Liquid Cooling For Data Centre Servers Passes Intel Tests
Dunking servers in oil doesn’t hurt them, Intel says
Intel has given the thumbs up to the idea of cooling servers by dunking them in mineral oil, after a one year trial of a system from Green Revolution Cooling (GRC).
The GRC system tested by the giant chip maker, known as CarnotJet , immersed the servers in mineral oil designed to remove heat from server electronics more efficiently than traditional air-cooling. Green Revolution Cooling claims its system can reduce the energy used to cool a data centre by as much as 95 percent, which can halve the total energy consumed in some cases.
In 2009, IBM predicted that all servers would be water cooled by 2019, as liquds remove heat more efficiently, and in a form that can be used for other purposes: the hot water used to cool an IBM supercomputer at The Swiss Federal Institute of Technology in Zurich is used to warm nearby buildings, for instance.
However, specialist server-cooling companies such as GRC tend to use oil rather than water, for its better thermal properties. LiquidCool (formerly Hardcore Computing), is another immersion advocate backed by Sun founder Scott McNeally.
UK firm Iceotope also uses liquid coolant, but uses special redesigned blades, through which a non-oil coolant (3M’s Novec) flows. The Iceotope system users normal vertical racks, but adds a separate coolant circulation system. It doesn’t need pumping however, Iceotope points out, using convection to move the fluid.
Mike Patterson, senior power and thermal architect at Intel, told technology news site GigaOm that GRC’s technology seems safe for servers and their components, and that it appears to do the job of reduce the energy wasted in removing heat from the machines.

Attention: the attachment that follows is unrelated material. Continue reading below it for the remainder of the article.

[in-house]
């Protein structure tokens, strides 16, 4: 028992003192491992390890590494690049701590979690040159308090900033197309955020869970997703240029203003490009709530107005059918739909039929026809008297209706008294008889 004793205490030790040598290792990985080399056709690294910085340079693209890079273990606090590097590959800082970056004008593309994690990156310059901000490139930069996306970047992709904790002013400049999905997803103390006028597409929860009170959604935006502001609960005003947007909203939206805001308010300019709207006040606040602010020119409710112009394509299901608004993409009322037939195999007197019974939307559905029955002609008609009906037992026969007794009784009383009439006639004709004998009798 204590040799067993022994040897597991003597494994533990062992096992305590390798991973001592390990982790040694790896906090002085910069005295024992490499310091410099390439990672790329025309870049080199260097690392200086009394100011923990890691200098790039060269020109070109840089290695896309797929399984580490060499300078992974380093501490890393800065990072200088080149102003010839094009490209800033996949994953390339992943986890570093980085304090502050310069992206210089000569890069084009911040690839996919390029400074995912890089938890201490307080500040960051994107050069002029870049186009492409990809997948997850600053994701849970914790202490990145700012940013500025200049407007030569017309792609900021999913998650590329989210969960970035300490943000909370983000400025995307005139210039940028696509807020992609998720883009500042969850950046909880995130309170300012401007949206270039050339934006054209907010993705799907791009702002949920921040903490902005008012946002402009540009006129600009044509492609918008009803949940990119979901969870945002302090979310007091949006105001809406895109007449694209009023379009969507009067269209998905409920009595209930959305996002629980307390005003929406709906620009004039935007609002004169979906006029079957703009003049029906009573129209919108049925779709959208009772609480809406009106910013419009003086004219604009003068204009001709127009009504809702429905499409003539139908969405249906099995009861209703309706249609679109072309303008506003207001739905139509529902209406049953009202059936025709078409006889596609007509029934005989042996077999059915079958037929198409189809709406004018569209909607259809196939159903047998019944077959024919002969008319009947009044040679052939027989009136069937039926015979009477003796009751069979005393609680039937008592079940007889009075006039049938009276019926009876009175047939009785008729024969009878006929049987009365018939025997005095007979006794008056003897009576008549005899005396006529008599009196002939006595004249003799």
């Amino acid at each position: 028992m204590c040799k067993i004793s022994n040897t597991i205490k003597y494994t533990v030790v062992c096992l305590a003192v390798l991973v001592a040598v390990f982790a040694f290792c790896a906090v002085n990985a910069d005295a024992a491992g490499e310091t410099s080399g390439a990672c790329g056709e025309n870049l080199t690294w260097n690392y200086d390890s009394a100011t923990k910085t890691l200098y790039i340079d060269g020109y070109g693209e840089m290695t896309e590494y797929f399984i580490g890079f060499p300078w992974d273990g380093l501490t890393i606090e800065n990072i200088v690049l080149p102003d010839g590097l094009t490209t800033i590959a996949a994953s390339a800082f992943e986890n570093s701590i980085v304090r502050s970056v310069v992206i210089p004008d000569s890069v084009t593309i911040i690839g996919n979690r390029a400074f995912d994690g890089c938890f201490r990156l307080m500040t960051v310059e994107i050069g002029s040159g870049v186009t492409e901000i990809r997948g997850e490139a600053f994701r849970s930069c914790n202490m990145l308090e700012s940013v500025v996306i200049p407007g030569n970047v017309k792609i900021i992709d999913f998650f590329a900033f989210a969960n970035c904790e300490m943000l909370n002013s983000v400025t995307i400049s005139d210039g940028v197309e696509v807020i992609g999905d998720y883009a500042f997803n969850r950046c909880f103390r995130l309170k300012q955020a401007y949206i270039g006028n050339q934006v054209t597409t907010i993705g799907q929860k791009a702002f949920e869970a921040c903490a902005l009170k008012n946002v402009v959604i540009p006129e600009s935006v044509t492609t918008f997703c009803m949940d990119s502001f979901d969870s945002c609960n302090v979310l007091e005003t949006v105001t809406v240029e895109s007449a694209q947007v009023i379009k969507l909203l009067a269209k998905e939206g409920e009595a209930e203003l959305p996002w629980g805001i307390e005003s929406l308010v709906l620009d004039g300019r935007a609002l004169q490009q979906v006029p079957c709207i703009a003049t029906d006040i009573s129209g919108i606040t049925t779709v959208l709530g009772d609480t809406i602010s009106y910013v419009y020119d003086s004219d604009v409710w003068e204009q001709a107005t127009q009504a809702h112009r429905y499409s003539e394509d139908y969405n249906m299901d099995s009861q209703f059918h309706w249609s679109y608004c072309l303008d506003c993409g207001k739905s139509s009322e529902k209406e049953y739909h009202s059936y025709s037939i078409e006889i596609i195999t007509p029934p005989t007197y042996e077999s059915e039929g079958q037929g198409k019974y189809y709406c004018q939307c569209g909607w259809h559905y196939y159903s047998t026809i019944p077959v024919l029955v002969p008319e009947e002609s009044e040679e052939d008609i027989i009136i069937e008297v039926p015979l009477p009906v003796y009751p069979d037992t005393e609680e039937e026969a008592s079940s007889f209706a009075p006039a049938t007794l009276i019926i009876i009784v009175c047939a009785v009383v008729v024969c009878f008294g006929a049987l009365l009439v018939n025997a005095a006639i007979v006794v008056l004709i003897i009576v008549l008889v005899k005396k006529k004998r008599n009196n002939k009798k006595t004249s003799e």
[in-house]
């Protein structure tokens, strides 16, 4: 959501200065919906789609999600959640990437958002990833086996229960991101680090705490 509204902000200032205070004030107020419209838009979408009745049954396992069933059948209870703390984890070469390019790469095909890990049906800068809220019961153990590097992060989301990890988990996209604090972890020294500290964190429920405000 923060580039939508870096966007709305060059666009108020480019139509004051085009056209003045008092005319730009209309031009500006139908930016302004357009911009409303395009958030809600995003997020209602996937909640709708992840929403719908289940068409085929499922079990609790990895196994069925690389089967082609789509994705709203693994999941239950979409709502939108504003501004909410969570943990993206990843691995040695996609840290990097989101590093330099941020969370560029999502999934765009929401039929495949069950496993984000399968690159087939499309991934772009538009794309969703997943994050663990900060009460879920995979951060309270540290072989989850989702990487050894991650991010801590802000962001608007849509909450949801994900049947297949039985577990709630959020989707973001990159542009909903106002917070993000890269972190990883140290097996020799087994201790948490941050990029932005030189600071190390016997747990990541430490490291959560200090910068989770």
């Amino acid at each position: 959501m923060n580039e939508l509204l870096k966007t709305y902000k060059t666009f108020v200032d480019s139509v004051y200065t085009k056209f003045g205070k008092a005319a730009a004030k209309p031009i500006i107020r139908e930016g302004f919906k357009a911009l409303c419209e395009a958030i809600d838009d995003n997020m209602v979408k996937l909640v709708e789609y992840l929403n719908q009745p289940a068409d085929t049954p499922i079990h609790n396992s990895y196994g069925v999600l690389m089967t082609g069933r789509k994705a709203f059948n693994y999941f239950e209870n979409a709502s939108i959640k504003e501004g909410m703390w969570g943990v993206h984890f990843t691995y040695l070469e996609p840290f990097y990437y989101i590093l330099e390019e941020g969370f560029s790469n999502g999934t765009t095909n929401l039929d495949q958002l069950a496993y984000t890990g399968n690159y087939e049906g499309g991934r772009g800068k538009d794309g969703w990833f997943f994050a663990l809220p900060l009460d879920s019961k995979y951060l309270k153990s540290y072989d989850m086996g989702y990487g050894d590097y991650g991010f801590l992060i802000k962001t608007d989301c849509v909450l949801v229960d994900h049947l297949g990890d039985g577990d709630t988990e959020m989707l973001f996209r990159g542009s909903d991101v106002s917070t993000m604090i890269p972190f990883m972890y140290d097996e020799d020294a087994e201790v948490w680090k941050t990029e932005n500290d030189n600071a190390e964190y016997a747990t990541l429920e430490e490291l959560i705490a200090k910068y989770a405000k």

According to Patterson, Intel found that server racks cooled by traditional air technologies operate with a Power Usage Effectiveness (PUE) rating of 1.6, while the PUE rating for Intel servers that were submerged in Green Revolution’s GreenDEF mineral oil coolant were between 1.02 and 1.03.
PUE measures the energy efficiency of systems, which divides the total power used (including cooling) by the power delivered to the IT kit. If less power is used in cooling, the ratio gets closer to the ideal value of 1. To reach close to 1 through traditional air-cooling technologies would cost a lot of money and require significant innovation, Patterson said.
He also noted that being immersed in the mineral oil did not damage the server or its various components, from hard drives to processors. After the yearlong immersion test ended, Intel sent the systems to its labs for analysis, which “came back with a thumbs-up that a year in the oil bath had no ill effects on anything they can see,” Patterson told GigaOm.
Power and cooling costs increasingly have become key issues for organizations, particularly those with massive, highly dense data centres that run massive numbers of workloads. Data centre infrastructure vendors and chip makers alike are continuously looking for new ways to increase the efficiency of their products.
Running data centres hotter results in less energy waste, as less work is done trying to remove heat. Outside of liquid cooling, the state of the art is to use outside air for cooling, without running expensive and energy-hungry air-conditioning units.
In the CarnotJet System, normal server racks are used, but they are installed horizontally, with the blades hanging down into a bath of GRC’s GreenDEF mineral oil, which absorbs heat. the oil is pumped away, cooled and filtered, before returning to the bath holding the rack. GRC offers server racks of 10U (17.5 inches), 42U (73.5 inches) and 60U (105 inches).
Despite the positive result, Intel has not committed to adopting GRC technology in its data centres. According to Patterson, the company is still in the evaluation phase, seeing how housing the systems in the coolant impacts performance and other metrics.
He also said that the idea of immersing data center systems in coolant might find faster acceptance among C-level executives—who are the ones paying the bills—than with data centre administrators, who may be more worried about housing their servers in mineral oil.
Jeffrey Burt of eweek.com contributed to this article.
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